SQL Server Performance

ibm ds4300 vs ds4700

Discussion in 'SQL Server 2005 General DBA Questions' started by brimba, Oct 27, 2009.

  1. brimba New Member

    Hi
    If we have 18 15k disks in a raid 10 setup for sql-server data using ibm ds4300 (without turbo).
    We are currently seeing around 17,3 as avg disk queue write length during peak hours.
    We dont have any read queue length.
    Would an upgrade to ds4700 improve the performance, or would it be better to buy another expansion unit (exp 810) with 16 disks, so we get 18+16=34 spindles?
    The difference of ds4300 and ds4700 is 4Gbps instead of 2Gbps bandwith (the hard disks that we have is 4gb disks) and more cache on the controllers.
  2. melvinlusk Member

    What's the cost difference?
    You'd probably see better performance from additional disk....have implemented any monitoring on the switch to see how much of the fiber bandwidth is being utilized?
  3. brimba New Member

    [quote user="melvinlusk"]What's the cost difference?[/quote]
    Let's just assume that the cost doesn't matter.
    [quote user="melvinlusk"]You'd probably see better performance from additional disk....have implemented any monitoring on the switch to see how much of the fiber bandwidth is being utilized?[/quote]
    We only see those write queues during checkpoints. So I was thinking a bigger cache on the SAN could make these checkpoints faster since it could write to memory (cache) and then the SAN could store it to disk. Of course I see a problem here if the SAN cache has not been able to store all the data between the checkpoints, but I guess that's not what we are discussing here.
  4. davidfarr Member

    In my opinion, it would be better to upgrade to ds4700.
    However, make sure that your database server motherboard can support 4GB fibrechannel cards. You will almost certainly need a PCI-Express slot available on the board because older PCX slots do not support 4GB fibrechannel cards.
  5. brimba New Member

    [quote user="davidfarr"]In my opinion, it would be better to upgrade to ds4700.[/quote]
    Why?
  6. davidfarr Member

    [quote user="brimba"]Why?[/quote]
    You have answered this yourself, in your comment below:
    [quote user="brimba"]The difference of ds4300 and ds4700 is 4Gbps instead of 2Gbps bandwith (the hard disks that we have is 4gb disks) and more cache on the controllers.[/quote]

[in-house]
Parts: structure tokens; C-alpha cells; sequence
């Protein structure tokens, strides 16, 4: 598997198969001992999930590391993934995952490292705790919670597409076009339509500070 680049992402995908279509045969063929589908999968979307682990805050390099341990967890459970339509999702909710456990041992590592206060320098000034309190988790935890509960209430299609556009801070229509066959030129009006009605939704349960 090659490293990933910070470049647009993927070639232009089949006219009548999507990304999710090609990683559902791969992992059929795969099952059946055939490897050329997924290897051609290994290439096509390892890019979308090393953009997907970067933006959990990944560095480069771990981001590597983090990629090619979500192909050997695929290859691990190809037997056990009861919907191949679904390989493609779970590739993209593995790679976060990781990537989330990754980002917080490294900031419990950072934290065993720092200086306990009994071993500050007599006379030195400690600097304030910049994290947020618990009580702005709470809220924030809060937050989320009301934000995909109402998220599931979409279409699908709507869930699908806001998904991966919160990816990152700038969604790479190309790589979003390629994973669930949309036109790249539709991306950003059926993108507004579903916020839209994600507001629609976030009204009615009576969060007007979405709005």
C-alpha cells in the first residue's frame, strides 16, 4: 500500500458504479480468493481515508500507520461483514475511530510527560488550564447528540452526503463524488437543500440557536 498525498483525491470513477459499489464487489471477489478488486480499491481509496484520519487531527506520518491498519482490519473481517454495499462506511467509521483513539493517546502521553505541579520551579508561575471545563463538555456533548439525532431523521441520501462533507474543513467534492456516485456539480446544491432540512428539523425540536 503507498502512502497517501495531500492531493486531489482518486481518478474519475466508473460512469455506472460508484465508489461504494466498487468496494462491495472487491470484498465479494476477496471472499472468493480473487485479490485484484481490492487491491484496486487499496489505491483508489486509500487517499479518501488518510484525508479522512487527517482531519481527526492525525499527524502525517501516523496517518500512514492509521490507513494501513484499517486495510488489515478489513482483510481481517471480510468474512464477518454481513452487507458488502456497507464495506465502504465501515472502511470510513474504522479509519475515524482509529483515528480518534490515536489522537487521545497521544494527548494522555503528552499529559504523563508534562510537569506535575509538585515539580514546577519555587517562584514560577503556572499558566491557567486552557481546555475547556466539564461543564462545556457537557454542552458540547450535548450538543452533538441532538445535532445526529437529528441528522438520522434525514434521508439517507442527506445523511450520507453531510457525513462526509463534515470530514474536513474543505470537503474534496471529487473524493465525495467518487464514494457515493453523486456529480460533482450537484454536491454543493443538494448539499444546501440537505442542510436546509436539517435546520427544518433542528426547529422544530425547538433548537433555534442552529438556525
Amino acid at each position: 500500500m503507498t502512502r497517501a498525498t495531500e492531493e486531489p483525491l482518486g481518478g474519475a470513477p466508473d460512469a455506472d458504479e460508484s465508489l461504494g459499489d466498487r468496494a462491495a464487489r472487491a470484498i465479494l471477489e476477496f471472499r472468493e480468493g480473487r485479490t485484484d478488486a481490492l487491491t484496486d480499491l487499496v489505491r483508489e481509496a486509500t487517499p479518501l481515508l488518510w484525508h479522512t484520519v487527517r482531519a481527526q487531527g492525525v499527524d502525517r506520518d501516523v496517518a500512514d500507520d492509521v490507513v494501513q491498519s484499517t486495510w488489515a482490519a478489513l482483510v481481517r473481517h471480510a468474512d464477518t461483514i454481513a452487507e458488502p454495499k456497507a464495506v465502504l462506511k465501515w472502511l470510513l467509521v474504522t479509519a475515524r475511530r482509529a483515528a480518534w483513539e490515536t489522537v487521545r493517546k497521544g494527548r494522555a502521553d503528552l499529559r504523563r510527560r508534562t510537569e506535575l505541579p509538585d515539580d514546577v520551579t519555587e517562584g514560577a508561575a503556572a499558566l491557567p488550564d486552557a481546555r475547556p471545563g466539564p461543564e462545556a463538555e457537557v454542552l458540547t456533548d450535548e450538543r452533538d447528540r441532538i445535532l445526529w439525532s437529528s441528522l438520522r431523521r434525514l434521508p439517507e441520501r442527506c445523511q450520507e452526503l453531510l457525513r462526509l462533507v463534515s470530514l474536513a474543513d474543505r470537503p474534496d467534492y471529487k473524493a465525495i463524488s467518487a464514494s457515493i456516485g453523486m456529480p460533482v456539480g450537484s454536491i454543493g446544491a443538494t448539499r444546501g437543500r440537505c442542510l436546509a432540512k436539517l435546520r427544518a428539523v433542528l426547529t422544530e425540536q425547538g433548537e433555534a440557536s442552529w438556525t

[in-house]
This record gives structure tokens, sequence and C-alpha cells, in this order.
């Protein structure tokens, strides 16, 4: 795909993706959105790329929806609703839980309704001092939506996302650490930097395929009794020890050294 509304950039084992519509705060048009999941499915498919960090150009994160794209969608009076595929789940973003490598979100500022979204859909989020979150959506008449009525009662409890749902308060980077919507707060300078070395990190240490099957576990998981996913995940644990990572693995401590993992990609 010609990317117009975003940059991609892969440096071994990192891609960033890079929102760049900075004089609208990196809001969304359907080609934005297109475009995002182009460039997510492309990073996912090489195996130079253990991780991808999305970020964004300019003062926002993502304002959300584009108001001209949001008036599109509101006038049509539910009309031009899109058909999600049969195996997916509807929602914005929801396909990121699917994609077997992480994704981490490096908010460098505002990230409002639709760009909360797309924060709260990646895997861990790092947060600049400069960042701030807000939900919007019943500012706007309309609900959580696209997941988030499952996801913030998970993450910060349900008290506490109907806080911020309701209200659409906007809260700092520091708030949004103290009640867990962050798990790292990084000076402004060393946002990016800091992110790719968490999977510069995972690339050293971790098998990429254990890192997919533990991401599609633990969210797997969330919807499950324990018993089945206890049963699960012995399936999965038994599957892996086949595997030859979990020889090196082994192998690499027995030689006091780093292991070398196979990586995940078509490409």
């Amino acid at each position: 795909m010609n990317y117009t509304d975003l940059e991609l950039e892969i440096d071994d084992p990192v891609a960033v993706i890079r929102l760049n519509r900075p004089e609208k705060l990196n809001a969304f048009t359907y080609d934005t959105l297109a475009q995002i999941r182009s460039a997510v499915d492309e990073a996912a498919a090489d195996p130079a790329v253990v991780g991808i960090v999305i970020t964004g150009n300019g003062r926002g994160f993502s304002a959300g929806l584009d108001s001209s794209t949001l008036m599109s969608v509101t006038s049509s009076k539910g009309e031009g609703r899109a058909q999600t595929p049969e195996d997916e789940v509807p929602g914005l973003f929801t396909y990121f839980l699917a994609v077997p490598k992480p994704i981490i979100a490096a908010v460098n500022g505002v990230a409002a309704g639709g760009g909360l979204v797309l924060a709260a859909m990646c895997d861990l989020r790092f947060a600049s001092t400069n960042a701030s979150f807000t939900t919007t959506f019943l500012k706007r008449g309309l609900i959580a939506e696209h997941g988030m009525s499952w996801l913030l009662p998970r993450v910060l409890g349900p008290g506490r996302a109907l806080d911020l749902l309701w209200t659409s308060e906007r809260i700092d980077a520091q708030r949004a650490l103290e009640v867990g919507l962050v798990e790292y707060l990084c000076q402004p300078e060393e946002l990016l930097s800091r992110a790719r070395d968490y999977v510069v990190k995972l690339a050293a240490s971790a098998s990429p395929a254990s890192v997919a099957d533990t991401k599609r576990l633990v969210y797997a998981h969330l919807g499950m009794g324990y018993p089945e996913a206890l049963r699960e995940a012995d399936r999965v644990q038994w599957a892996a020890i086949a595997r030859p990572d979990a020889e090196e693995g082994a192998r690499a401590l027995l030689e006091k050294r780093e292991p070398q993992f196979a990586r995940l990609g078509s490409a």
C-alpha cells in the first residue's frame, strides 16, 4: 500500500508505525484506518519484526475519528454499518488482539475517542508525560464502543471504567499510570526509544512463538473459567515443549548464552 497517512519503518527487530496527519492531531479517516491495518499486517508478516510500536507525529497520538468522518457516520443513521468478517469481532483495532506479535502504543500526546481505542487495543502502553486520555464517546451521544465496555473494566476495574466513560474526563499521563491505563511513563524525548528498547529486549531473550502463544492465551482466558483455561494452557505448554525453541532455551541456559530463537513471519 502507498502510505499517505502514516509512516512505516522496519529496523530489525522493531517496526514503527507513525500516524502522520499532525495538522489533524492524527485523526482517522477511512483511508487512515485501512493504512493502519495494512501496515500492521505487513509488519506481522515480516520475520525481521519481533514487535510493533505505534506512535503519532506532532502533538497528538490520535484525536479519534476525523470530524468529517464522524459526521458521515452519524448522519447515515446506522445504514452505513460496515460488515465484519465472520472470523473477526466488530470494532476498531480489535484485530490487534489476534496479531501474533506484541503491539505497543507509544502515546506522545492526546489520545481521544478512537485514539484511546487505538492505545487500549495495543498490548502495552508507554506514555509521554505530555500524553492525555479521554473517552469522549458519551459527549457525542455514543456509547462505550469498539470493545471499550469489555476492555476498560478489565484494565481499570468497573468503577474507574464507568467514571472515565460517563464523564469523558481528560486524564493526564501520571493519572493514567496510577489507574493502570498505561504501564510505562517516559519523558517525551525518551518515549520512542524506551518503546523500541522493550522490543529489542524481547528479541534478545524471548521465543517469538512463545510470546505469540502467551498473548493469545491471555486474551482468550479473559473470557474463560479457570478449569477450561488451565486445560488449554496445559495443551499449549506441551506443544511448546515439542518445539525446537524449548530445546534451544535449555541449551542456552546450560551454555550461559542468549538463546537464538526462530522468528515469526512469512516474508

There is little benefit in having 4Gbps disks if they have to bottleneck through a 2Gbps fibrechannel. A while ago we upgraded one of our older SANs from a RAID50 SCSI array to a RAID10 SAS array (4Gbps+), but we kept the same 2Gbps fibrechannel cards because we only had PCX slots on the Intel Itanium server. The performance benefit we got from the disk upgrade was approx. 10% improvement. It was therefore very obvious to us that the 2Gbps card was an I/O bottleneck.
  7. brimba New Member

    [quote user="davidfarr"]The performance benefit we got from the disk upgrade was approx. 10% improvement. It was therefore very obvious to us that the 2Gbps card was an I/O bottleneck.
    [/quote]
    Did you upgrade to 4Gbps cards? What happened to the performance after that?
  8. moh_hassan20 New Member

    avg disk queue is not good indicator for disk performance in SAN
    have a look to: http://sql-server-performance.com/Community/forums/p/28525/152373.aspx#152373
    http://sql-server-performance.com/Community/forums/p/29099/154329.aspx#154329
  9. brimba New Member

    [quote user="moh_hassan20"]
    avg disk queue is not good indicator for disk performance in SAN
    have a look to: http://sql-server-performance.com/Community/forums/p/28525/152373.aspx#152373
    http://sql-server-performance.com/Community/forums/p/29099/154329.aspx#154329
    [/quote]
    Ok, if I use these counters I get 6ms on avarage for read and about 27ms for write. Although write is about 0 all the time and then peak to about 35-60ms during checkpoints.
    So the question still remains.
    What will lover the checkpoint time the most (get better response time from the SAN).
    - replace the existing ds4300 with ds4700 (or the new ds3950)
    - add a new exp810 with 16 more disks
  10. moh_hassan20 New Member

    let us review SAN configuration checklist , before jumping to solution selection:
    • what is the NTFS Allocation Unit Size? 64k recomended
    • what is RAID strip size ?
    • Is disk alignment offset and NTFS allocation unit size are set (Initially, you loose 30% performance in case of disalignment)
    • what HPA Queue depth ?
    • Is SAN shared with other hosts?
    • are data /logs in separate LUN , and every one has its own physical disks?
    • how many HBA in server?
    • how many free ports available in SAN?
    • What is cache size for read /write ? is it enabled?
  11. brimba New Member

    4k as ntfs allocation unit size.
    64KB
    We used diskpart to align the disks to 64kb, but I understand that we should have also set the ntfs allocation unit size to 64kb.
    Dont know the queue length
    Yes, two other hosts (fileserver)
    yes separate luns and separate drives
    2 hba
    4 ports available in the san switch
    booth read and write cache is enabled, the size is 256Mb
  12. moh_hassan20 New Member

    [quote user="brimba"]4k as ntfs allocation unit size.[/quote]
    First, you should Backup your data , and format NTFS with alolocation size 64 K
    HPA Queue depth should be configured by SAN Engineer (default 32 , may be enough)
    use diskpart for alignment
    btw, windows 2008 resolved alignment problems

  13. brimba New Member

    [quote user="moh_hassan20"]First, you should Backup your data , and format NTFS with alolocation size 64 K
    HPA Queue depth should be configured by SAN Engineer (default 32 , may be enough)
    use diskpart for alignment
    btw, windows 2008 resolved alignment problems [/quote]
    Thanks.

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